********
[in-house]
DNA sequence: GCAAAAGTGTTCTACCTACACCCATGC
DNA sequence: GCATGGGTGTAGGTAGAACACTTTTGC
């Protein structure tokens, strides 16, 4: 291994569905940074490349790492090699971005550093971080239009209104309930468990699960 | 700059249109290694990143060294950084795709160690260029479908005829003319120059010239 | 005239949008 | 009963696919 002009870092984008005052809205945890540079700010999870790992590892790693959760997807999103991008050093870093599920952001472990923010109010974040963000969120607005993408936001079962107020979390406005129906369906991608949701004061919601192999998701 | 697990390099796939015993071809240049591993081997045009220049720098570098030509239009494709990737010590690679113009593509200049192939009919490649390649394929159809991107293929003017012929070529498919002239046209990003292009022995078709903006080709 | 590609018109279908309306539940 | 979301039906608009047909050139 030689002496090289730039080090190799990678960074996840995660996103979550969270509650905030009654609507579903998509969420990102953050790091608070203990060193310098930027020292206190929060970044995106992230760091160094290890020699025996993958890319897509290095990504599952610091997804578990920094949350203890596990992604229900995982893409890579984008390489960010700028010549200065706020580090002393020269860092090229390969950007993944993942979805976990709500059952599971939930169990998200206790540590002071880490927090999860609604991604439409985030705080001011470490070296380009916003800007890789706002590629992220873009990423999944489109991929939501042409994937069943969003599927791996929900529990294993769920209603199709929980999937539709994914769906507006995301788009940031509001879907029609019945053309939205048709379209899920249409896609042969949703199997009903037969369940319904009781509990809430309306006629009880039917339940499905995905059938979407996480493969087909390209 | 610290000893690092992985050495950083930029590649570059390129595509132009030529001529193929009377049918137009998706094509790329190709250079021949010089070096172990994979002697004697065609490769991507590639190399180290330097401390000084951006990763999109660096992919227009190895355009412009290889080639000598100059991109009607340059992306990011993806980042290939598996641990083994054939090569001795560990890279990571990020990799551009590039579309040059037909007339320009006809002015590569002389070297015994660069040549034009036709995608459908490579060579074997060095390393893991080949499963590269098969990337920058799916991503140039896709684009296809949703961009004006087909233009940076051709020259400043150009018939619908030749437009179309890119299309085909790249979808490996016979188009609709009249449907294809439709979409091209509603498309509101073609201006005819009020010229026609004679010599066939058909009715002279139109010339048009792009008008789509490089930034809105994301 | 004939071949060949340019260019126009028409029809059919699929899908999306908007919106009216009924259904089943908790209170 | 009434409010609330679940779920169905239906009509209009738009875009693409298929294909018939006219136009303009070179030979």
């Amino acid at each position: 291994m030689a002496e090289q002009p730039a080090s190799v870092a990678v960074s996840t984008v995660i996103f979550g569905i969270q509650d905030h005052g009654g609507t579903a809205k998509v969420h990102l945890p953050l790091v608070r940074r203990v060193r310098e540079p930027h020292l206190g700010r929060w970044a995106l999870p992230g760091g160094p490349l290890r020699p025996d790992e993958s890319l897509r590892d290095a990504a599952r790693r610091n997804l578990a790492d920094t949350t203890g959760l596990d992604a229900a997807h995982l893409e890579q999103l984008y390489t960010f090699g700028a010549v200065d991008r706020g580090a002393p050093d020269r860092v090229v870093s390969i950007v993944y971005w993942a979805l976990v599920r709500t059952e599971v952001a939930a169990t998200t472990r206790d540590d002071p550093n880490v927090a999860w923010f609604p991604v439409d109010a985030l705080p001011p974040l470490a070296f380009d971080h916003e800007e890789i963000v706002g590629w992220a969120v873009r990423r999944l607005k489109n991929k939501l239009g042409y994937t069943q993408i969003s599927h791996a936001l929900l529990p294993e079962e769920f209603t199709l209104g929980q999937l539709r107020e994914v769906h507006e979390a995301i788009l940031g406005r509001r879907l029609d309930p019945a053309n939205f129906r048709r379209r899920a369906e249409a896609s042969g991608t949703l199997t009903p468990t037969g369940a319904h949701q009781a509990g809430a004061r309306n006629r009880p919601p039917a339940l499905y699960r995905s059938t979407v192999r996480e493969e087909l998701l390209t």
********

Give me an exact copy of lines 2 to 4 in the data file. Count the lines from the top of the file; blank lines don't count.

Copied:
DNA sequence: GCAAAAGTGTTCTACCTACACCCATGC
DNA sequence: GCATGGGTGTAGGTAGAACACTTTTGC
């Protein structure tokens, strides 16, 4: 291994569905940074490349790492090699971005550093971080239009209104309930468990699960 | 700059249109290694990143060294950084795709160690260029479908005829003319120059010239 | 005239949008 | 009963696919 002009870092984008005052809205945890540079700010999870790992590892790693959760997807999103991008050093870093599920952001472990923010109010974040963000969120607005993408936001079962107020979390406005129906369906991608949701004061919601192999998701 | 697990390099796939015993071809240049591993081997045009220049720098570098030509239009494709990737010590690679113009593509200049192939009919490649390649394929159809991107293929003017012929070529498919002239046209990003292009022995078709903006080709 | 590609018109279908309306539940 | 979301039906608009047909050139 030689002496090289730039080090190799990678960074996840995660996103979550969270509650905030009654609507579903998509969420990102953050790091608070203990060193310098930027020292206190929060970044995106992230760091160094290890020699025996993958890319897509290095990504599952610091997804578990920094949350203890596990992604229900995982893409890579984008390489960010700028010549200065706020580090002393020269860092090229390969950007993944993942979805976990709500059952599971939930169990998200206790540590002071880490927090999860609604991604439409985030705080001011470490070296380009916003800007890789706002590629992220873009990423999944489109991929939501042409994937069943969003599927791996929900529990294993769920209603199709929980999937539709994914769906507006995301788009940031509001879907029609019945053309939205048709379209899920249409896609042969949703199997009903037969369940319904009781509990809430309306006629009880039917339940499905995905059938979407996480493969087909390209 | 610290000893690092992985050495950083930029590649570059390129595509132009030529001529193929009377049918137009998706094509790329190709250079021949010089070096172990994979002697004697065609490769991507590639190399180290330097401390000084951006990763999109660096992919227009190895355009412009290889080639000598100059991109009607340059992306990011993806980042290939598996641990083994054939090569001795560990890279990571990020990799551009590039579309040059037909007339320009006809002015590569002389070297015994660069040549034009036709995608459908490579060579074997060095390393893991080949499963590269098969990337920058799916991503140039896709684009296809949703961009004006087909233009940076051709020259400043150009018939619908030749437009179309890119299309085909790249979808490996016979188009609709009249449907294809439709979409091209509603498309509101073609201006005819009020010229026609004679010599066939058909009715002279139109010339048009792009008008789509490089930034809105994301 | 004939071949060949340019260019126009028409029809059919699929899908999306908007919106009216009924259904089943908790209170 | 009434409010609330679940779920169905239906009509209009738009875009693409298929294909018939006219136009303009070179030979």